Peugeot boss Carlos Tavares has car manual for fixing Fiat Chrysler2 min read . Updated: 19 Dec 2019, 11:19 AM IST One area Tavares will be able to use to the combined company's advantage is that PSA's underlying vehicle architecture is more modern and flexible than FCA's giving it an edge ahead of stringent new emissions rules in 2021.
With a track record of streamlining Peugeot's portfolio of vehicles, engines and platforms and offering generous layoffs Carlos Tavares has a ready-made manual for combining France's most profitable carmaker with Fiat Chrysler (FCA).
FCA, which is merging with Peugeot owner PSA in a $50 billion combination, has so far failed to reach sustainable profitability for its small passenger car business in Europe, something which Tavares found a successful formula for at Opel and Peugeot, which are both heavily exposed to the segment.
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Before Tavares took on Peugeot in 2014 it was loss-making, requiring a capital injection from the French state, while Opel, which it bought from General Motors in 2017, had racked up losses of 20 billion euros ($22 billion) in the previous decade.
By the first half of 2019, after Tavares and his team went to work cutting complexity, Opel made a 700 million euro profit.
"The key element of this deal – the very fulcrum – is Carlos Tavares. He's been talking about the assets and attractions of FCA for at least 4 years," said Bernstein analyst Max Warburton.
"He's long coveted the profit potential of Jeep and RAM. He's long pondered the potential of FCA's European brands and business," Warburton added after the FCA-PSA deal was finalised.
Tavares success came partly from streamlining the model line-up, the company is phasing out the Peugeot 208 GTi, 308 GT, as well as the Opel Adam, Cascada and Karl models, and moving all new vehicles to PSA's CMP or EMP-2 car platforms.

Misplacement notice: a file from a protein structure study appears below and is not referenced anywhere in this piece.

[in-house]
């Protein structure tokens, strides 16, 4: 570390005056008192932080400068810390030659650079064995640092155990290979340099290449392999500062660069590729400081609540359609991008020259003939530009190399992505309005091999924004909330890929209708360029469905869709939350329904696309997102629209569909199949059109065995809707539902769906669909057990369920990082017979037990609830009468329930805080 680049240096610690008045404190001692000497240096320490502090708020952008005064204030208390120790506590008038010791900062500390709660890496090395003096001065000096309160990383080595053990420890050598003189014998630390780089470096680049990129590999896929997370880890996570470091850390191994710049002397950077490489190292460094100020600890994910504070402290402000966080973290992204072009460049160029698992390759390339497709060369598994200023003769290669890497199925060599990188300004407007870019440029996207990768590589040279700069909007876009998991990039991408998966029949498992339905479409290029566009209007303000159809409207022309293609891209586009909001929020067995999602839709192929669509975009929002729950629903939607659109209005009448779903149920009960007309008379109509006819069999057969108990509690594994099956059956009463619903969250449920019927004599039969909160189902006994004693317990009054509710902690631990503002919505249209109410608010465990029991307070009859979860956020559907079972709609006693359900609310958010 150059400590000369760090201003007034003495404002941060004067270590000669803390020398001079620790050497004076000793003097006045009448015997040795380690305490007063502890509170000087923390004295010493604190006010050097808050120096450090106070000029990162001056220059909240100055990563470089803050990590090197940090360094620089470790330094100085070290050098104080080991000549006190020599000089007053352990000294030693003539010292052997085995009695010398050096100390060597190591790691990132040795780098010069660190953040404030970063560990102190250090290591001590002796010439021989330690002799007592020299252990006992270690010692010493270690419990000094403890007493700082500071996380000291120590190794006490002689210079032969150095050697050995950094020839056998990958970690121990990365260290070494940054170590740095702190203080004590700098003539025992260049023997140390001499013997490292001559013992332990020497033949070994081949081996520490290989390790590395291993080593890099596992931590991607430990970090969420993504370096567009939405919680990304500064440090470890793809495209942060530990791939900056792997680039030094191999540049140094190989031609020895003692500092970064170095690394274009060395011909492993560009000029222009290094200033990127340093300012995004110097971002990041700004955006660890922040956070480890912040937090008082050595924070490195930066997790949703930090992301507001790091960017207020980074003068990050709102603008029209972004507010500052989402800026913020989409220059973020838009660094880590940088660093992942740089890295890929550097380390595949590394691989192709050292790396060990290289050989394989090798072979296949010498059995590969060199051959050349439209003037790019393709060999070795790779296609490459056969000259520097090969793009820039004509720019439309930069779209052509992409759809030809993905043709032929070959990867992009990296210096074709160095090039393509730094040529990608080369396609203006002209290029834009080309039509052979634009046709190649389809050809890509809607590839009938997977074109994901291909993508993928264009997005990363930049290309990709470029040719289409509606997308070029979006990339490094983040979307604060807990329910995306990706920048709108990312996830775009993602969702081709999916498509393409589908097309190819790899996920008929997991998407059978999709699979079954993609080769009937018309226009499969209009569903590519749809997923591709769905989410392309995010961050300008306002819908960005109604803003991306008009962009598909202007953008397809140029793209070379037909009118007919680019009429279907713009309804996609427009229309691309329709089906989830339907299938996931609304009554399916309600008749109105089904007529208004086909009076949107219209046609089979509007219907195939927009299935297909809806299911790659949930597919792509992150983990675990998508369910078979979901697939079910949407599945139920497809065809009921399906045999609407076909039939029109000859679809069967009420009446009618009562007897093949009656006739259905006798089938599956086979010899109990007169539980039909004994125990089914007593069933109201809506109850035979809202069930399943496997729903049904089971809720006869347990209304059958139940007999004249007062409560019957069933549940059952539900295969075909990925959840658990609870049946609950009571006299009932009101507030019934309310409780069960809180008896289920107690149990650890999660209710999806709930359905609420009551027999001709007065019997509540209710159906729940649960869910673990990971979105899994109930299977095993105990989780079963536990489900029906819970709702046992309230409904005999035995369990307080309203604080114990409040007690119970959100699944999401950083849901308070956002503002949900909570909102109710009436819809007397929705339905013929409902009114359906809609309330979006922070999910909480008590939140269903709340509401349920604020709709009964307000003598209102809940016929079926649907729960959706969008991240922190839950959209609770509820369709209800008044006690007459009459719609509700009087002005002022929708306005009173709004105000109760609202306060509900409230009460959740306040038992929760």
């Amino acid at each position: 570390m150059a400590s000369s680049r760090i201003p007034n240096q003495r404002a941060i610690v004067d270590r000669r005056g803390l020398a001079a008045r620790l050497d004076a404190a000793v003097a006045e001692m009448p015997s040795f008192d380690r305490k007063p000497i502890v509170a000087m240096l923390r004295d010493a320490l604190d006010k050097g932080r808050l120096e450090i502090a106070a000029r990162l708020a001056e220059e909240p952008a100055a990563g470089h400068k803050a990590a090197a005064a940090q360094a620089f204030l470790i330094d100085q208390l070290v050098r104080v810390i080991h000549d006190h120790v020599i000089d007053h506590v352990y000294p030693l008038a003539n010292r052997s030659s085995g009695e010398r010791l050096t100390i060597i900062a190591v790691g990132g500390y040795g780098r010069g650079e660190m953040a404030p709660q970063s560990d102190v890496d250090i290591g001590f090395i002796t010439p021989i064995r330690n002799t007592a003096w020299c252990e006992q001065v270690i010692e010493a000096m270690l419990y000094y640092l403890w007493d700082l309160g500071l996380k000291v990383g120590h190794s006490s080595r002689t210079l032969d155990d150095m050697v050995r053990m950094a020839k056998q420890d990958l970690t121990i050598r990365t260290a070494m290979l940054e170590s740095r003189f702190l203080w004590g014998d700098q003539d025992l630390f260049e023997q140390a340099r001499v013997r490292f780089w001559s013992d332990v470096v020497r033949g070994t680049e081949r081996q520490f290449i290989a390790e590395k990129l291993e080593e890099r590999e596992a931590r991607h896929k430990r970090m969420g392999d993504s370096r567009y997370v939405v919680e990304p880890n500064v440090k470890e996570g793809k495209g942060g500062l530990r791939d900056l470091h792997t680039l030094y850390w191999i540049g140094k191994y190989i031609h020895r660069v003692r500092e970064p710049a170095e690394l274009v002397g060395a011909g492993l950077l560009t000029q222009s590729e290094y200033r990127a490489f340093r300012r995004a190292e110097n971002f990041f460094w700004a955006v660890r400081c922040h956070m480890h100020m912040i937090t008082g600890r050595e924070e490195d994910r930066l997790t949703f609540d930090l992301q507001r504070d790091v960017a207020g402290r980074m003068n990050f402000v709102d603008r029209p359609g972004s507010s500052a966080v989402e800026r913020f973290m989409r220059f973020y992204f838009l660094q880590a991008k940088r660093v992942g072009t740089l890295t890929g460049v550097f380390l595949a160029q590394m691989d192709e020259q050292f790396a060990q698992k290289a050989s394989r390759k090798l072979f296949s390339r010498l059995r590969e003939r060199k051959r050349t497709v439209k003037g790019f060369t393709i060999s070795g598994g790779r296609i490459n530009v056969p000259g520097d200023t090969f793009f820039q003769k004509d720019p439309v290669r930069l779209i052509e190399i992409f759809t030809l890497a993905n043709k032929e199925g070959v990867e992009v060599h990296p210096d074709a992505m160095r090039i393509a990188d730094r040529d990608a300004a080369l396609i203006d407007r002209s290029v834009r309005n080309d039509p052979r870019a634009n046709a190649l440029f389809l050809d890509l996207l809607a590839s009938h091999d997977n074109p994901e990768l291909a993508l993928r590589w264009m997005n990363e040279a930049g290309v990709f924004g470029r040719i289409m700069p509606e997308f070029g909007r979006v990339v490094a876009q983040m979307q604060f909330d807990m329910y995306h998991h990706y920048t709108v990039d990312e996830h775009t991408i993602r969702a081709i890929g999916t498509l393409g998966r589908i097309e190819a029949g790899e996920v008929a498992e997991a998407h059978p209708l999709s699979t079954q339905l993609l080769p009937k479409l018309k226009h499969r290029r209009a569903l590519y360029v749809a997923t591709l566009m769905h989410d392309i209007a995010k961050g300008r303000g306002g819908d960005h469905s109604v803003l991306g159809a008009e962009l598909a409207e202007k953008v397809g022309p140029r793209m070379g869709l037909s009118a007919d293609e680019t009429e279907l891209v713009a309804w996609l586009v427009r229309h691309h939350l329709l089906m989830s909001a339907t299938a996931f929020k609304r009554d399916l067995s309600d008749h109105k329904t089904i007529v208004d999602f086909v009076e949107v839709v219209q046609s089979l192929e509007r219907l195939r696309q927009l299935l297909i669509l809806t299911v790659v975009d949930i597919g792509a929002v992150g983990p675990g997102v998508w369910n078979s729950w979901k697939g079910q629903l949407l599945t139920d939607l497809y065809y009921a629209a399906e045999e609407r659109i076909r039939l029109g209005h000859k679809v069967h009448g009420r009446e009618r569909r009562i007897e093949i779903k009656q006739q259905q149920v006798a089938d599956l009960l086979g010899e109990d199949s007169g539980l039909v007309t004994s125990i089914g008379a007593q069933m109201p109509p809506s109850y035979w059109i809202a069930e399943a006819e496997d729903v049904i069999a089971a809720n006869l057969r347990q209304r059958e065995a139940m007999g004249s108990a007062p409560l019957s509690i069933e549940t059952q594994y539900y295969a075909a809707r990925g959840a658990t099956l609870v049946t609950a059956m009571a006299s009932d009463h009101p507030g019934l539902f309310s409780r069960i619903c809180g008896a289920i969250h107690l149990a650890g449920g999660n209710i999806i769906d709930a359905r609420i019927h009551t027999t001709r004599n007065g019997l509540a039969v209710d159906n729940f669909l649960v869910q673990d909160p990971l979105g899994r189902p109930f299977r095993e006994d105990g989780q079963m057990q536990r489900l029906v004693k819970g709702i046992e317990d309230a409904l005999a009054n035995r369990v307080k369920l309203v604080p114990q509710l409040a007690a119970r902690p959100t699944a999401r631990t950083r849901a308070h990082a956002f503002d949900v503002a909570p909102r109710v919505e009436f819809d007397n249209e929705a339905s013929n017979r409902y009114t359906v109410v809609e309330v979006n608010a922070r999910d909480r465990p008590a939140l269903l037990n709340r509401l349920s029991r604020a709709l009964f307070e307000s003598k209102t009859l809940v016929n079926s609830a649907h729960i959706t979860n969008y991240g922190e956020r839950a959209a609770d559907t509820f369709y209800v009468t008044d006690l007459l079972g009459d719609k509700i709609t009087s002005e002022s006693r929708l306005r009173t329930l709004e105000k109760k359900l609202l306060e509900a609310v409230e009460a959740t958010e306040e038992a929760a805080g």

This contrasted with General Motors, which built Opel and Vauxhall cars and vans on nine different platforms.
One area Tavares will be able to use to the combined company's advantage is that PSA's underlying vehicle architecture is more modern and flexible than FCA's giving it an edge ahead of stringent new emissions rules in 2021.
By next year, CO2 must be cut to 95 grammes per kilometre for 95% of cars from the current 120.5 grammes average in Europe, a figure that has risen of late as consumers spurn fuel-efficient diesels and embrace SUVs.
PA Consulting, which extrapolated future emissions penalties by using historical registration patterns, forecasts that FCA could face a 430 million euros fine as a result.
A further 15% cut in CO2 is required by 2025, extending to 37.5% by 2030. Fines of 95 euros ($105) per car, per excess gramme of CO2, can quickly add up to hundreds of millions.
Even by the time PSA bought Opel in August 2017, Tavares had cut about 3,000 French assembly line jobs at PSA each year through voluntary departures to trim the wage bill to 11% of revenue from 15%.
Tavares also took a more stringent look at the profitability of distribution and sales networks, overhauling Opel and Vauxhall's sales organisations in Ireland, Greece, Czech Republic and Slovakia, hiring new importers and weeding out unprofitable dealerships.
To cut excess car assembly and engineering staff without forced redundancies, PSA offered Opel workers "speed bonuses", which offered more generous buyouts for those who left quickly.
Tavares also publicly stoked competition among Peugeot and former Opel factories to bring down costs and raise quality, successfully playing off workers to achieve his targets.
This story has been published from a wire agency feed without modifications to the text.